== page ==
Related Labs, Activities, and Other CoolStuff
Forget the mess of iron filings and the constraints of two-dimensional representations of magnetic fields - this self-contained device reveals the proper, three-dimensional nature of magnetic lines of force. The sealed acrylic box contains iron filings suspended in a silicone oil solution. A cylindrical magnet (included) is dropped into a central chamber to create the three-dimensional field. Other magnets can be applied to the sides or ends of the box to demonstrate interesting interactions between fields. Although primarily designed for individual study, the observation box can also be placed on an overhead projector for a two-dimensional demonstration of the field (4" x 2" x 2").
Activities and uses
Use the Magnetic Field Observation Box to study magnetic fields in three dimensions. Look at the field from a single provided magnet or bring iron or another magnet near and see the results.
A sample activity from the datasheet is given below.
Bring another magnet close to the box and insert the bar magnet in the hole. The iron powder is magnetized in two areas showing attraction and repulsion of magnetic forces.
In using this product, many of the national and states' science education standards are covered. Some examples are provided here. These are representative, however. Check with your state to find the exact standards.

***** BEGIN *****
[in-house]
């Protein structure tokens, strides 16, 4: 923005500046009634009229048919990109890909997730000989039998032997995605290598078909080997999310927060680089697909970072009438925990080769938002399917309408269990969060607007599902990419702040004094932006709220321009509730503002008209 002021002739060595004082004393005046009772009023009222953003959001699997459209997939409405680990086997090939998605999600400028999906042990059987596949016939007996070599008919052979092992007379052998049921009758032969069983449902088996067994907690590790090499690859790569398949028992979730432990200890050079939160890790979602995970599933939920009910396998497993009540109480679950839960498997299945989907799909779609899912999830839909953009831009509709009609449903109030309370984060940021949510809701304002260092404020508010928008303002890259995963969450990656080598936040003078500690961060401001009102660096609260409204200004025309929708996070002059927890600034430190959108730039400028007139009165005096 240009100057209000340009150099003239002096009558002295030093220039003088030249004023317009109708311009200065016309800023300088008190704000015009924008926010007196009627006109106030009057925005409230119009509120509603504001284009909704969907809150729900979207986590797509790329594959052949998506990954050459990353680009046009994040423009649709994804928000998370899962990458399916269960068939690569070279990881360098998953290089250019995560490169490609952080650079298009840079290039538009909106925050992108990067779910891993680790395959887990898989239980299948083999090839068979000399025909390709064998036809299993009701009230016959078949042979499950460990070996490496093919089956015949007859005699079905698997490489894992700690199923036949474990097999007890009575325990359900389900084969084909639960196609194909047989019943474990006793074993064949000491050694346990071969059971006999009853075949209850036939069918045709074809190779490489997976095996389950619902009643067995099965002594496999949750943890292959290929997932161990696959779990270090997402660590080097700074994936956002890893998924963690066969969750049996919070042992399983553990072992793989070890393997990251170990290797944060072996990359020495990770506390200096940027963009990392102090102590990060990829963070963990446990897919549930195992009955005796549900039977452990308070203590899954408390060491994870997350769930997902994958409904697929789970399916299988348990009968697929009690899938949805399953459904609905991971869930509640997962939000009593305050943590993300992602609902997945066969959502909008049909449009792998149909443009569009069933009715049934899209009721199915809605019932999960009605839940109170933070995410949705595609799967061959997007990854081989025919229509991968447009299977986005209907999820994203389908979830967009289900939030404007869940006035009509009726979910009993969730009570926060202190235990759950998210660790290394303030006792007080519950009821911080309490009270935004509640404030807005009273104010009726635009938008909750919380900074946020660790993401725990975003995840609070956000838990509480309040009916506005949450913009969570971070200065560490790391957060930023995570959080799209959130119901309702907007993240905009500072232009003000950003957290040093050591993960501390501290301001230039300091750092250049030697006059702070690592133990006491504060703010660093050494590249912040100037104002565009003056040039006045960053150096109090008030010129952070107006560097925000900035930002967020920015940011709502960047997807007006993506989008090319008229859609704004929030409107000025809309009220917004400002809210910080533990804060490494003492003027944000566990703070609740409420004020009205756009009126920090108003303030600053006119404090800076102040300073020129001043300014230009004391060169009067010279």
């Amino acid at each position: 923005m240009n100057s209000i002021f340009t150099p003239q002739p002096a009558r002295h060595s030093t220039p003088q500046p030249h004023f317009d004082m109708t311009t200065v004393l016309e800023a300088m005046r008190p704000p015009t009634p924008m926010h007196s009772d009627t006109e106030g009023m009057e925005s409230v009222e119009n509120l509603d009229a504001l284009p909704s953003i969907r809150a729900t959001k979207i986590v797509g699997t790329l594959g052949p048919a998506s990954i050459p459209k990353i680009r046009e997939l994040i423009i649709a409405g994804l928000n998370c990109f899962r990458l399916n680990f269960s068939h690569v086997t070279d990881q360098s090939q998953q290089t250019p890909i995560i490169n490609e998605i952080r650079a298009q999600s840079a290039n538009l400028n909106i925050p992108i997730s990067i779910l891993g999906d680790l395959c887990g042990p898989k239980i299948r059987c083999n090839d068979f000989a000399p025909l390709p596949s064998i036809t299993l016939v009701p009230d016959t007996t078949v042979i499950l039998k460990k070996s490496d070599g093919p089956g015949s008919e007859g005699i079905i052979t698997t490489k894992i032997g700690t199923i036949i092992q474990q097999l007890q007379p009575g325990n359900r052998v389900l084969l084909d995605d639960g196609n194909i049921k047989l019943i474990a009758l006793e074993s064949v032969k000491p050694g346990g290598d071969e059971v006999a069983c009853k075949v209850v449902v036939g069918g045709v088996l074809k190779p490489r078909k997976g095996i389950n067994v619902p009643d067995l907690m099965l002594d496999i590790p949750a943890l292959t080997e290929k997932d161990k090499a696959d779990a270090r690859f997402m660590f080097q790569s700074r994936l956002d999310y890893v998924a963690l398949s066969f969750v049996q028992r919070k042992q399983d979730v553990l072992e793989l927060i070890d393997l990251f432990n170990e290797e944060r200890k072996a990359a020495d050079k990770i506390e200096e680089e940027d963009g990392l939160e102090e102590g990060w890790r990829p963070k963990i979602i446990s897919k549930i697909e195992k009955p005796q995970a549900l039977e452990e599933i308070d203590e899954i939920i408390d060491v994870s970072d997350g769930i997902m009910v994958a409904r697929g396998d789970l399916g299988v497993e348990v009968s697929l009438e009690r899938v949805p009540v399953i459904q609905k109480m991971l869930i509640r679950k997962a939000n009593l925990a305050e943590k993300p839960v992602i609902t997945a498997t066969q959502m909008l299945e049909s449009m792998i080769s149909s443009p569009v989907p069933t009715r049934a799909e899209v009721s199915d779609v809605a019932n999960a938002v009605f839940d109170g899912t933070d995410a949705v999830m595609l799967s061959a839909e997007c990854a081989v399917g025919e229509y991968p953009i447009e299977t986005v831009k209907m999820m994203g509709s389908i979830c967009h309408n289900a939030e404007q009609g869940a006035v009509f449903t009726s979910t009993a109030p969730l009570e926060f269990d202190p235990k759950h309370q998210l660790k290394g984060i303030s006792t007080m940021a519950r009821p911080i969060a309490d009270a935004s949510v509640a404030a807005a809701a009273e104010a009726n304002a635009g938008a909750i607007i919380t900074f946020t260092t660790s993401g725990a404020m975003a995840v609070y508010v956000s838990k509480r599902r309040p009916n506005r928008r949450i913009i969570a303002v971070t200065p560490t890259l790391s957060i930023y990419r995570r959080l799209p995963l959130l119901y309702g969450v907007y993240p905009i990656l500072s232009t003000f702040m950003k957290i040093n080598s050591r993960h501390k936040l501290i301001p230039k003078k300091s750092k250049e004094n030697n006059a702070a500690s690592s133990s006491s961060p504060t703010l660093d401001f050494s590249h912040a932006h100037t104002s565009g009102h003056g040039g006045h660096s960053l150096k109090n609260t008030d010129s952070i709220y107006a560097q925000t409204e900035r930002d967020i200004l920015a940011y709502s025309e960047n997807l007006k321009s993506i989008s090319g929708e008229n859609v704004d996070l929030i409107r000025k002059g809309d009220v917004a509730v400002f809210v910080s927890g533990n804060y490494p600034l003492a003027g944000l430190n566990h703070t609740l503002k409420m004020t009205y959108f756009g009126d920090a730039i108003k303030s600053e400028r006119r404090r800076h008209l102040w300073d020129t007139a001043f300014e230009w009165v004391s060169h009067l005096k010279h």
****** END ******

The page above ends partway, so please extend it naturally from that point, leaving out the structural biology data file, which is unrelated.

- Students can create a representation of magnetic field lines around a bar magnet and qualitatively describe how the relative strength and direction of the magnetic force changes at various points.
- Students understand that magnets exert forces on all objects made of ferromagnetic materials (e.g. iron, cobalt, and nickel) as well as other magnets.
- Students can describe the forces exerted by magnets, electrically charged objects, and gravity.
- Students understand that magnetic forces act at a distance.
- Students know electric and magnetic fields contain energy and act as vector force fields
- Students understand that magnetic fields accompany magnets and are related to the strength and direction of the magnetic force.